New global food accord aims to tackle hunger in protracted crises – UN agency

Women process cassava for food preparation in Mbaiki, Central African Republic. $6.2 million is urgently needed to prevent further worsening of the food security situation. Photo: FAO/Riccardo Gangale

16 October 2015 – The first global agreement involving all stakeholders of food aid aims to “do business differently” in order to combat hunger and undernutrition among people living in protracted crises around the world, the Food and Agriculture Organization (FAO) said today.

FAO said the new Framework for Action on Food Security and Nutrition in Protracted Crises offers guidance that signify “a marked shift from focus on short-term solutions, often humanitarian funded, to address long-term problems.”

“More comprehensive and effective policies and action will emerge as the result of the high-level political commitment the Framework mobilizes,” said Dominique Burgeon, FAO’s Strategic Programme Leader on Resilience.

Mr. Burgeon said that building resilience is a critical element of the Framework.

“Resilient communities have a greater capacity to absorb, prepare for and prevent crises and long-term stresses,” he said.

FAO also noted “that’s a marked shift from focus on short-term solutions, often humanitarian funded, to address long-term problems.”

Strengthening resilience, in all contexts, is vital to achieve the 2030 Sustainable Development Agenda just adopted last month by the UN General Assembly.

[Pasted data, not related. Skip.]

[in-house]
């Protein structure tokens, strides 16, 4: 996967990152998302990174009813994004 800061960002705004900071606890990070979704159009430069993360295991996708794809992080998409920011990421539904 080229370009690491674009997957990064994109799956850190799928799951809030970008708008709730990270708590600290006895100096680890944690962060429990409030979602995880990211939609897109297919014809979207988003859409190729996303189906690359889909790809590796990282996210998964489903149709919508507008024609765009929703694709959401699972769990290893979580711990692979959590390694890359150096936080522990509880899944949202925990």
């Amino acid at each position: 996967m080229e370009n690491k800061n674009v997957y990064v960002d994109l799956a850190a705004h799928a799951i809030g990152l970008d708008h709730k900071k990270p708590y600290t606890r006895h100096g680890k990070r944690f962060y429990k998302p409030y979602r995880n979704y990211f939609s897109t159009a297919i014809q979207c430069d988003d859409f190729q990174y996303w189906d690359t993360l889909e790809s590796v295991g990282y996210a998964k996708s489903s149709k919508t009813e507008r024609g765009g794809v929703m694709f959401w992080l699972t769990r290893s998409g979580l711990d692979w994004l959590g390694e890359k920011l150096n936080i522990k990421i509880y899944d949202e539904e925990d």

“We need to ‘do business differently’ in order to help the most vulnerable and at-risk communities to improve their food security and nutrition,” Burgeon said.

The prevalence of undernutrition is typically three times higher in protracted crises situations than in the rest of the developing world, according to FAO.

The Framework was approved by the Committee on World Food Security, which was set up in 1974 as an intergovernmental body to serve as a forum for review and follow up of food security policies.

The Framework comprises 11 principles that recognize the need for coherent and integrated humanitarian and development efforts to address both the immediate and the longer-term food security and nutrition needs of people in protracted crises.

It also emphasizes women’s empowerment and the agricultural productivity of smallholders, noting that both are often neglected in responses to crisis situations.

Over time, protracted crises reverse years of previously accumulated development gains, and undermine livelihoods, making the Sustainable Development Goal of eradicating hunger and poverty by 2030 harder to achieve.


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